U.S. Coast Guard corpsman Janet Combs of Miami Beach has spent the last 12 years of her career helping others. She is one of five members from different military branches being honored by the Armed Services YMCA on March 26 in Washington, D.C.
Combs, who was on board the Coast Guard Cutter Boutwell in 2003, which was the first ship to go to Iraq as part of a year-long patrol, is a petty officer first class and health-services technician. She is being recognized for treating hundreds of wounded patients, many of whom were young soldiers who returned from Iraq and Afghanistan as amputees.
“I can get choked up talking about all of these cases,” said Combs, 31. “Knowing that your actions and your knowledge can be the difference between losing a life or saving a life is a responsibility that’s heavy for anyone, but as a corpsman, you have to have the character to say ‘I want this responsibility on my shoulders.’ ”
After being selected by the Coast Guard as the health services technician of the year, Combs is being honored at the ASYMCA’s annual Angels of the Battlefield Gala, an event that awards an enlisted member from each military branch for their bravery and sacrifice.
Her husband, Brian Smith, who has been in the Coast Guard for 18 years and is a chief petty officer, talked about the award his wife is receiving.
“For me to see her receive an award like this is absolutely amazing,” he said “It’s recognition for all of her hard work, all of the time she’s sacrificed and all of the dedication she shows towards the job and the people she’s given her clinic services to.”
The ASYMCA is a charity that provides childcare, wounded warrior support, spousal and deployment assistance and other programs for enlisted service members and their families at 45 military installations across the United States.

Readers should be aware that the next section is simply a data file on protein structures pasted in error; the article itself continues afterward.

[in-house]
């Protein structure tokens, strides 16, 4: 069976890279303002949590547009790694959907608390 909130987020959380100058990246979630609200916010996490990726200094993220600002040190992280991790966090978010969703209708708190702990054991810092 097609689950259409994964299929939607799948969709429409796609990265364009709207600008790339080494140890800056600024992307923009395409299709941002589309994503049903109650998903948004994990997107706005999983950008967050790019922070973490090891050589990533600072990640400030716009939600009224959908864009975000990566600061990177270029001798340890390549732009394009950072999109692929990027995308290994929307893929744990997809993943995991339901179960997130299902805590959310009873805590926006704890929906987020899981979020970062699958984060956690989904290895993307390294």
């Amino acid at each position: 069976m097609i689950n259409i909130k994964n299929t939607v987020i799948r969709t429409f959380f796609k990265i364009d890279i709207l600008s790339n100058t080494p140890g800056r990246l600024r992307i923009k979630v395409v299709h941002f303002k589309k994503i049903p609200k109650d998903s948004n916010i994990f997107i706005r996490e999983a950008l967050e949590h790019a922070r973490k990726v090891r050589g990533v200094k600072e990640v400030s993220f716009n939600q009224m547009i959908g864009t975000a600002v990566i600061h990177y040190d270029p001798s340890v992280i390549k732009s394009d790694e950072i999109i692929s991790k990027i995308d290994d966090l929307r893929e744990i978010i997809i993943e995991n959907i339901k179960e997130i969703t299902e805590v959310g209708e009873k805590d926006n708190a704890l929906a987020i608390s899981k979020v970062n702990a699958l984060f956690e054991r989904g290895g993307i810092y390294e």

Michael Landers, president of ASYMCA, talked about the traits the organization looks to honor, as well as his reason for working in this organization.
“We want to recognize and spotlight the personal virtues and attributes that the honorees and their families exemplify each day,” said Landers, who served 31 years in the Navy before becoming a member of the ASYMCA. “The gratifying part for me is that every day I get to do something for some young military family who otherwise wouldn’t have had what we gave them that particular day.”
Along with Combs, Michael Marchante, who has been a Navy corpsman for seven years, is being honored for his heroism in Afghanistan as a combat medic.
Marchante, 27, treated a severely wounded soldier in Afghanistan while using his own body to shield him from active fire.
He views this experience as a blessing.
“I was on high alert from the beginning and was ready for things like that,” said Marchante, father of two. “Looking back, I believe it made me a better corpsman. I’m glad to say that I’ve deployed, been to Afghanistan and done my job there.”
Along with Combs and Marchante, Taylor Renfro, a 23-year-old Air Force medic, Kristopher Ritterhouse, a 26-year-old Army medic and Kevin Toland, a 32-year-old Marine corpsman, will be honored for their brave acts.
Combs, who also has a 10-year-old daughter, said the significance of her duty is what she thrives on.
“I like being the person that you’re going to lean on in your time of need,” she said. “I’m very excited to finish my career here.”